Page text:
If there is a downside to the Firefly (and M10) is that their 17pdr guns, whilst excellent at killing tanks, are not as good at killing infantry teams thanks to the “No HE” rule – A weapon with No HE targeting an Infantry or Gun Team, adds +1 to the score needed To Hit. This means it is important to keep some of the 75mm armed Sherman tanks around in case you run in to a dug-in infantry platoon, or anti-tank gun line, defending an objective.

My intention is to ensure that the M10s and (depending on the opponent) two platoons of Shermans are working together to attack an objective, or blunt an enemy armoured thrust. This gives me 10-12 tanks (if I include the HQ) working together with a mix of guns. This should be able to overcome most opposition forces.

One of the tactics that has crossed my mind, but I am not convinced is a good idea, is leaving the Firefly tanks behind as the Shermans advance on the objective. This means that they can provide covering fire without a loss of rate of fire, assuming they do not move. On paper this sounds good, but it does mean that the Shermans (and therefore the Firefly that is in the platoon) can find themselves not in Good Spirits if either of them are destroyed or bailed out. All it would take is for one Sherman to be bailed and not get back in, and then the Firefly and remaining Sherman will run for the hills. Maybe I will keep this tactic in reserve if I need it and let you know how it works out for me.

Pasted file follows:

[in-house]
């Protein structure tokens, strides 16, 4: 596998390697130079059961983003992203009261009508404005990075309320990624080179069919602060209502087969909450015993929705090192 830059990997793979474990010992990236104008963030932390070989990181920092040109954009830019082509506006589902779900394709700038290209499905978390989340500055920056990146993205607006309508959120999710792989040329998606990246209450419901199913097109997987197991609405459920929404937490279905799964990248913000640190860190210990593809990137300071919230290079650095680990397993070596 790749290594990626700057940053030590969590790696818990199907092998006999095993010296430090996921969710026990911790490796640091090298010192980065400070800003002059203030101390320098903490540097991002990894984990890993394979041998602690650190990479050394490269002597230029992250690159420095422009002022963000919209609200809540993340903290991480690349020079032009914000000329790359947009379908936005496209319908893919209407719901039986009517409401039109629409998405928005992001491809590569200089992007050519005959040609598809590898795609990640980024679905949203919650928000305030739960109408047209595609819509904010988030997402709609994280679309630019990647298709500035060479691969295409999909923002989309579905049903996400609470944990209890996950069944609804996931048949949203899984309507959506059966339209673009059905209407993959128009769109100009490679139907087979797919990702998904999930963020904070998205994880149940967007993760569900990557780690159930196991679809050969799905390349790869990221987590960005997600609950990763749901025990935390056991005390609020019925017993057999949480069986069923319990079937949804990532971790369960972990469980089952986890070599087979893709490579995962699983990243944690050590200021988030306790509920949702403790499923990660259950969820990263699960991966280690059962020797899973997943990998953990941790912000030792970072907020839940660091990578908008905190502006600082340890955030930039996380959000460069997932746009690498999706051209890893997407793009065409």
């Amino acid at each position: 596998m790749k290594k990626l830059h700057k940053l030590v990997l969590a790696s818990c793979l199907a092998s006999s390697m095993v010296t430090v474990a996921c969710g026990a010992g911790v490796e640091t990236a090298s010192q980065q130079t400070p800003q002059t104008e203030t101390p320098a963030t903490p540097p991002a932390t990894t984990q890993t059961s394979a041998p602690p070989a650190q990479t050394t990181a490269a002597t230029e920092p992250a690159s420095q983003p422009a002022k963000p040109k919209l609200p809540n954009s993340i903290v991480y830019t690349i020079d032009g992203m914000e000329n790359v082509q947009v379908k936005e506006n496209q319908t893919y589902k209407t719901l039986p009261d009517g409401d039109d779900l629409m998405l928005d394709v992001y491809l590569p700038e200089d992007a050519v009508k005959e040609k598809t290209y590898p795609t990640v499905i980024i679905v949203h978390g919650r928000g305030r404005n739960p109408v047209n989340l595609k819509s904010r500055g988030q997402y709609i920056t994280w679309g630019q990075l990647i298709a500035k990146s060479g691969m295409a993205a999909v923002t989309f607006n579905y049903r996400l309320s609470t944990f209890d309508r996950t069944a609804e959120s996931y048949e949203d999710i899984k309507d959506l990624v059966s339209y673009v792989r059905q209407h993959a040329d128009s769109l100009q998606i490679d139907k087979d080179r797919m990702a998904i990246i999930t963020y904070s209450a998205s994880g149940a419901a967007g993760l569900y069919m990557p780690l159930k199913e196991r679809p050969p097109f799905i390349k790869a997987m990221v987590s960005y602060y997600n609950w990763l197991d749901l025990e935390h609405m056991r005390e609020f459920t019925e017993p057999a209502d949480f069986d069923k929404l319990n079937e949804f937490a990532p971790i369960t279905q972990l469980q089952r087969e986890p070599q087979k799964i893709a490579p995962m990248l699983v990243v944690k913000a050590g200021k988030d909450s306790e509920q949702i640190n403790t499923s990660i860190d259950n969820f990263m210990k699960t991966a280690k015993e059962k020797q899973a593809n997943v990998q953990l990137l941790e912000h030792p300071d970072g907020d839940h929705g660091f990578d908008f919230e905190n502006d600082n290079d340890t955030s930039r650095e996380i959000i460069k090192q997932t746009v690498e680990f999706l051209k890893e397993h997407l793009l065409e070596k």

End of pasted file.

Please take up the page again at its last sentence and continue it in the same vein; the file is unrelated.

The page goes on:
Alpha Strike or Firefight

I’ve included Stuarts in my army because, one they are cheap machine-gun carrier that can knock out small tanks, and two, the wonderful Spearhead rule. Spearhead will (in certain missions) let me significantly expand my deployment area and allow me to put a lot of tanks, close to the enemy in preparation for first turn rush. I am confident I can pack in most (if not all) of my Shermans inside the 8” bubble.